An MIT Alumni Association Publication

A Trip Around the World Inspires a Work Reboot

  • Angie Chatman SM ’88
  • Slice of MIT

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According to her high school counselor, Jamila Smith-Dell ’16, Course 10, shouldn’t have even applied to MIT―she had no chance of being accepted. But Smith-Dell isn’t afraid of taking chances and always bets on herself. She applied anyway. During her time at the Institute, she traveled to Mexico as part of Global Teaching Labs. It was her first time leaving the United States. She also was a member of MIT’s sailing team and traveled for competitions. These experiences stirred in her a desire to see more of the world. 

After graduation, she worked for ExxonMobil in Baton Rouge, Louisiana, as a process engineer, investigating systems improvement opportunities, then developing and implementing them. But the work wasn’t satisfying because the oil manufacturer was improving too slowly. Plus, after seven years of hard work—between MIT and ExxonMobil—Smith-Dell wanted a break. Now, she could take the time, and she had the money, to follow her dream to see the world. So she did.

“I’m still processing all that I experienced. This trip was life changing.”

Jamila Smith-Dell taking a selfie on a tarmac with a plane behind her

Her journey began in November 2019. The first stop was Africa. As part of an international tour group, she and her fellow explorers rode overland in a big yellow truck. Smith-Dell climbed, camped, and roamed across the Eastern horn of the African continent. She hiked the hills of Kenya where Maasai warriors roasted chicken and vegetables on a campfire for the group’s dinner. In Uganda, she hiked 12 grueling hours to spot silverback mountain gorillas in their natural habitat. In Zambia, she was chased by a teenage elephant. Other stops included Rwanda, Tanzania, Malawi, and Zimbabwe. “I’m still processing all that I experienced,” Smith-Dell said. “This trip was life changing.”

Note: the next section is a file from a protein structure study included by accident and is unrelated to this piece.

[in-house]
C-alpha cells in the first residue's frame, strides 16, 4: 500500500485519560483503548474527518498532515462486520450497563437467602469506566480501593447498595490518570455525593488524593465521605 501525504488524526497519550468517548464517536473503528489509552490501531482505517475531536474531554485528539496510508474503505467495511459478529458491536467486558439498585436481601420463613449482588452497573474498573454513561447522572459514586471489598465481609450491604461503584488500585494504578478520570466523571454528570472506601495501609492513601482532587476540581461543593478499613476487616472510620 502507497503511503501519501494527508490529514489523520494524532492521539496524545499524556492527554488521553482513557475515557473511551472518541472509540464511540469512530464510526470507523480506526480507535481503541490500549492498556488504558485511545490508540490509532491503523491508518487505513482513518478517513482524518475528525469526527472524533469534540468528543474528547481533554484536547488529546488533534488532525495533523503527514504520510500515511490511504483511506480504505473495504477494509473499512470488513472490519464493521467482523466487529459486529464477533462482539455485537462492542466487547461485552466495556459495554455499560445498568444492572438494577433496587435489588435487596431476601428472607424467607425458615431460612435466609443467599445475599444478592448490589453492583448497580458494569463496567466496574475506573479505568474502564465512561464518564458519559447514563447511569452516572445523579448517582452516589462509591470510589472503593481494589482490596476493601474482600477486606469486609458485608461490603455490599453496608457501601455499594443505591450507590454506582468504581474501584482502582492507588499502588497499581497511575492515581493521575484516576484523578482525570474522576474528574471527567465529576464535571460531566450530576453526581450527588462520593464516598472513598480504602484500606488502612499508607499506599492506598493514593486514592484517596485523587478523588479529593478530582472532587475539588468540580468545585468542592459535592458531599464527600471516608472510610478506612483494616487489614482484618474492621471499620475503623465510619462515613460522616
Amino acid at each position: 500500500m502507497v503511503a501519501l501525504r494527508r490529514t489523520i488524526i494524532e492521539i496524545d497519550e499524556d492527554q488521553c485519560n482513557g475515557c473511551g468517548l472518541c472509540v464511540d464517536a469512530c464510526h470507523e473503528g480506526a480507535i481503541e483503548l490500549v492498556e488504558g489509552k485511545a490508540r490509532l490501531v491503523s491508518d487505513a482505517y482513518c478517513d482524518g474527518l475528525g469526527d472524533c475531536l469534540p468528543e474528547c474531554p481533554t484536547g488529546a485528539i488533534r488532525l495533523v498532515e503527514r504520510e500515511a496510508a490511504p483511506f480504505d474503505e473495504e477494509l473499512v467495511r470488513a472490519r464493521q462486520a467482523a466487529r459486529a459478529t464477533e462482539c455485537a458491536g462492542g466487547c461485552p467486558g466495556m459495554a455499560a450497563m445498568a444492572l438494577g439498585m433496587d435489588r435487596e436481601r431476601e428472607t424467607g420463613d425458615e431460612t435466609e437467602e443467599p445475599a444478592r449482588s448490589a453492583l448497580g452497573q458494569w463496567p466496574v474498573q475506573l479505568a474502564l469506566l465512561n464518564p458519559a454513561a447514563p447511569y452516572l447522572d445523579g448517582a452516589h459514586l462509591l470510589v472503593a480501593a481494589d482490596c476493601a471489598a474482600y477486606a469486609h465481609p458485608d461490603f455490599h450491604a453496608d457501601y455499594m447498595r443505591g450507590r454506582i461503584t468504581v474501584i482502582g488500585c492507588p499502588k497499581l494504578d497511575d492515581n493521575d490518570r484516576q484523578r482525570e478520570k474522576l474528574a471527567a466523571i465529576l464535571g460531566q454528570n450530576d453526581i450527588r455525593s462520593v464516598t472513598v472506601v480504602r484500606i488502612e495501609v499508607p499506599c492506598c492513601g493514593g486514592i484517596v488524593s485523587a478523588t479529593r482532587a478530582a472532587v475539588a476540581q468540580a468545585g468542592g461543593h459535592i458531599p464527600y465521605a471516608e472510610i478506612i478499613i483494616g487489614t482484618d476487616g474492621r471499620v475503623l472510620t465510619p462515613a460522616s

At the end of that 54-day leg of the journey, Smith-Dell flew from Victoria Falls to Johannesburg, South Africa, where she treated herself to an Airbnb and two long, hot showers…taken only hours apart. Then she flew to East Asia. After stays in India and Sri Lanka―where she operated a tuk tuk to drive around the country―Smith-Dell was forced to reevaluate her itinerary due to the outbreak of the Covid-19 virus. She chose Tokyo as her next destination. 

Six months later, with her Japanese visa nearing expiration, Smith-Dell used a multivariate analysis to choose where to go next. The primary criteria were whether the country was open to visitors, whether she could obtain a tourist visa quickly, and what the locale’s policies and procedures were regarding pandemic protocols. 

Turkey was her best option because, in addition to meeting the primary criteria, Istanbul’s modern airport offers regular flights to European countries, Smith-Dell’s next desired destination. After five weeks in Turkey, she spent another six months hopscotching across eastern Europe and western Asia receiving passport stamps for Kosovo, Albania, Montenegro, Serbia, North Macedonia, Georgia, and Uzbekistan.

Smith-Dell takes in the view of the mountains of Cappadocia in Turkey from a hot air balloon.

Smith-Dell takes in the view of the mountains of Cappadocia in Turkey from a hot air balloon.

After a year and a half of traveling without any major negative incidents during a global pandemic, Smith-Dell’s charmed journey neared its end. She started planning her return to the States, knowing that she was almost out of money.

She set off to Brazil, followed by Mexico—using it as her base in order to be closer to US time zones. She then taught herself to code through a boot camp called Data Science for All, which provides free training to underrepresented groups looking to pivot into tech. “I looked at trends and noticed that jobs in tech were becoming very prevalent. Strategically, I knew that learning to code would give me an advantage when re-entering the job market, especially after the time I spent away.”

Smith-Dell is now an insights program manager at LinkedIn. “LinkedIn has one of the richest datasets in the world,” she explains. “I use my data analysis skills, passion for diversity, equity, and inclusion and my global mindset to create impactful and insightful thought leadership content.” 

Now, after opening her eyes to the world by traveling to 21 different countries over 18 months during a global pandemic, insights seems like the perfect place for Smith-Dell to land. 

Top photo: Smith-Dell stands atop a safari Jeep in Kenya. 

Middle photo: Smith-Dell on the tarmac waiting to board a propeller plane in Siem Reap, Cambodia.

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